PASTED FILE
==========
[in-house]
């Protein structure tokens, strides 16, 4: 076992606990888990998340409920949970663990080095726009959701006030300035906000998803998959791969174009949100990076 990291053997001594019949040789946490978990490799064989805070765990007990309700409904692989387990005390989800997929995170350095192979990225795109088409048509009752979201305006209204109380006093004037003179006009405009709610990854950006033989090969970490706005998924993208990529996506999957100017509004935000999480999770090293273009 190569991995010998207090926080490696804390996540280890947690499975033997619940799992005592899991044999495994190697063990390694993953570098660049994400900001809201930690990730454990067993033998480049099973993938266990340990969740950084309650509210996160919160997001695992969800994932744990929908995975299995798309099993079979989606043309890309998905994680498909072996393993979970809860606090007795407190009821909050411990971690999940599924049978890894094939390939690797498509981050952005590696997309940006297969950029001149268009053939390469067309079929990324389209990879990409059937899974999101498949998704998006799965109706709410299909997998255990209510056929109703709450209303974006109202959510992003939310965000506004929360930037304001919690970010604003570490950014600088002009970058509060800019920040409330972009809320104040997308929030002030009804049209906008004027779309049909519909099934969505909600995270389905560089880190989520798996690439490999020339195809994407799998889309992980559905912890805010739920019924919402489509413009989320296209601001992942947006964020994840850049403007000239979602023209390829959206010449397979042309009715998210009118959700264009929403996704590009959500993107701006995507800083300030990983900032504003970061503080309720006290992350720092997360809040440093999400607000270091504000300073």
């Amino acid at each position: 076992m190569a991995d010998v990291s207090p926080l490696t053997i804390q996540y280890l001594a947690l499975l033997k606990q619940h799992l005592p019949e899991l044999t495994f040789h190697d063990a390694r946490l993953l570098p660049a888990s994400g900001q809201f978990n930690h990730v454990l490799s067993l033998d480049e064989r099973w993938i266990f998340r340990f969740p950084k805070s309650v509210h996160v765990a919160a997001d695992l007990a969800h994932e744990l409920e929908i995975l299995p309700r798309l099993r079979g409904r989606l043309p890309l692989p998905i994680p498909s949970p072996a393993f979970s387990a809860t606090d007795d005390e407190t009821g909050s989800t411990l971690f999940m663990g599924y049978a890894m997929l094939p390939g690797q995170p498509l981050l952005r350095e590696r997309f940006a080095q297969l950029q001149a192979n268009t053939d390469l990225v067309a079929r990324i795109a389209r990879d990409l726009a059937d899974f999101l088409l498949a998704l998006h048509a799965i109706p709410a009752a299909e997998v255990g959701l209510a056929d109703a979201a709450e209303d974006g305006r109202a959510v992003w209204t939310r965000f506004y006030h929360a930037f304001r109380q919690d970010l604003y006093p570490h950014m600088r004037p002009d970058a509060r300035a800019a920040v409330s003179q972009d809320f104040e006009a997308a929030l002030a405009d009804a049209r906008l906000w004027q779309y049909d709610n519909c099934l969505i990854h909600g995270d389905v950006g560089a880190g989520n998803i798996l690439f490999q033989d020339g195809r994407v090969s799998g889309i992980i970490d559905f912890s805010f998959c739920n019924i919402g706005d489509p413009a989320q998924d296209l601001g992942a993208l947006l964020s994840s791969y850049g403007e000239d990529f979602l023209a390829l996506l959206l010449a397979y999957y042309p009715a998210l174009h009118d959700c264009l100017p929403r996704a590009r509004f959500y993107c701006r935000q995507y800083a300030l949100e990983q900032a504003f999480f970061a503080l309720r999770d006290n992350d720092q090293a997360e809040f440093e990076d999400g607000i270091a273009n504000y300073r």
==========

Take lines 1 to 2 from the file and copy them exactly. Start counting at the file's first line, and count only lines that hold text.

[in-house]
């Protein structure tokens, strides 16, 4: 076992606990888990998340409920949970663990080095726009959701006030300035906000998803998959791969174009949100990076 990291053997001594019949040789946490978990490799064989805070765990007990309700409904692989387990005390989800997929995170350095192979990225795109088409048509009752979201305006209204109380006093004037003179006009405009709610990854950006033989090969970490706005998924993208990529996506999957100017509004935000999480999770090293273009 190569991995010998207090926080490696804390996540280890947690499975033997619940799992005592899991044999495994190697063990390694993953570098660049994400900001809201930690990730454990067993033998480049099973993938266990340990969740950084309650509210996160919160997001695992969800994932744990929908995975299995798309099993079979989606043309890309998905994680498909072996393993979970809860606090007795407190009821909050411990971690999940599924049978890894094939390939690797498509981050952005590696997309940006297969950029001149268009053939390469067309079929990324389209990879990409059937899974999101498949998704998006799965109706709410299909997998255990209510056929109703709450209303974006109202959510992003939310965000506004929360930037304001919690970010604003570490950014600088002009970058509060800019920040409330972009809320104040997308929030002030009804049209906008004027779309049909519909099934969505909600995270389905560089880190989520798996690439490999020339195809994407799998889309992980559905912890805010739920019924919402489509413009989320296209601001992942947006964020994840850049403007000239979602023209390829959206010449397979042309009715998210009118959700264009929403996704590009959500993107701006995507800083300030990983900032504003970061503080309720006290992350720092997360809040440093999400607000270091504000300073």